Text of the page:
This next one, man this next one, nothing could have prepared me for it. I mean-I had no idea what was coming, but even if I did, I still could not have been prepared. I noticed her when she first walked in, a slender girl, somewhere between her late teens and early twenties. Her shoulders were slouched, sort of defeated-looking, but without a trace of bitterness. I didn’t see her face as she walked into the stall. When she walked out, she looked at the line of sinks, the three side by side along the far wall, and the lone sink off to the right, the sink that I reflect. She glanced at the three unified sinks for a brief moment and then turned towards me. She walked over with a slow but rhythmic pace; she stared at the ground, not to watch her feet, but almost as if to make sure she wasn’t stepping on anything that she could hurt. Her steps were delicate and without sound. She turned the left faucet on, hesitated until she saw steam, and submerged both her hands in the water. She let out a soft gasp, I assume because of the temperature, and lifter her head up and back, eyes closed, savoring the sensation. She then turned the left faucet back about half way, turned the right faucet forward and equal amount, put three, swift drops of soap in her hand and washed very efficiently. She shut the water off and shook the droplets off her hands. All the while, she did not look up at me once. I observed her movements, they intrigued me, but I didn’t yet know her. I’m not used to that. The people who stand in front of me usually let me in unknowingly before I even get the chance to observe them.

This one was different.

After shaking her hands out four and a half times, she glanced up. She locked eyes with her self for the briefest, but most focused of moments, put her head down and turned away. She seemed to know; she seemed to know that with that one look I would see into her. I think that’s why she avoided it. She knew she would be exposed. She didn’t want me to see her mind, her heart, her past or future; she definitely didn’t. But she seemed to resign to the fact, and exchanged the gaze as if it were her duty. She looked into my surface, and when she did- I saw myself. I saw a collection of everyone’s pain and everyone’s joy, of everyone’s sorrow and everyone’s laughter. Every experience, good, bad and mediocre, was imprinted on the very fiber of this girl. She carried it all. When she looked at me, I saw such sadness, such solitude. Her eyes were so heavy. Yet, she seemed to humbly accept the weight.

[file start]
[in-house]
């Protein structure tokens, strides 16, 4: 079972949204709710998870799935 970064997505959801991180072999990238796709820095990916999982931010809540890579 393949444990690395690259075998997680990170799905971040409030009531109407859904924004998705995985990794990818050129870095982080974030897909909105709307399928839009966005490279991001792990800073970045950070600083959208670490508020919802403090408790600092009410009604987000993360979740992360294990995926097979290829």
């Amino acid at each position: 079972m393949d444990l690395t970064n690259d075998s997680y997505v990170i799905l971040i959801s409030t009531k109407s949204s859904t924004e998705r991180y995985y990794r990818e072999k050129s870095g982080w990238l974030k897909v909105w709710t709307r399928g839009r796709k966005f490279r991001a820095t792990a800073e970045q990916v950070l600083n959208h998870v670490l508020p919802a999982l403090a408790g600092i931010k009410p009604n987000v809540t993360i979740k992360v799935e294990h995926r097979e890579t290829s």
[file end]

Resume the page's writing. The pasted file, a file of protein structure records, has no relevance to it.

I realized then that the reason she didn’t first look at me, the reason she avoided contact until the very end, was not because she didn’t want to be seen. No, that wasn’t it; she wasn’t hiding. It was because she didn’t want me to be stuck with a vision that couldn’t be unseen. She didn’t want me to have to bare that weight. In the end, I think she ultimately decided to look up out of loneliness. For just a second, she wanted contact with someone who would understand, someone like me. Or maybe, maybe she wanted me to know that I wasn’t alone, that some human out there understood me. I don’t know what the reason is.
I don’t even know if I will remember this girl next week; all my memories are wiped clean at the end of the week, when the man with the washcloth comes in. For all I know, I’ve met her before. That girl though, she doesn’t have a man with a washcloth. I wonder if she ever forgets. It must be exhausting to never be able to forget.

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16-year-old charged with sending tweets that shut down Marist College

TOWN OF POUGHKEEPSIE – A 16-year-old City of Poughkeepsie youth has been arrested for sending two threatening tweets to Marist College in the Town of Poughkeepsie over a seven-hour period threatening to commit an offense that created fear resulting in the college cancelling classes and telling students to stay in your dormitories.

A police investigation determined the threat was not legitimate and the suspect acted on his own.

Town of Poughkeepsie Police were assisted in their investigation by State Police, Dutchess County Sheriff’s Office, City of Poughkeepsie Police, FBI Joint Terrorism Task Force, Dutchess District Attorney’s Office, Marist College Office of Safety and Security, and college officials.

Anyone who has information about the incident is asked to call Poughkeepsie Town Police at 845-485-3666 or leave an anonymous tip to www.townpolice.net .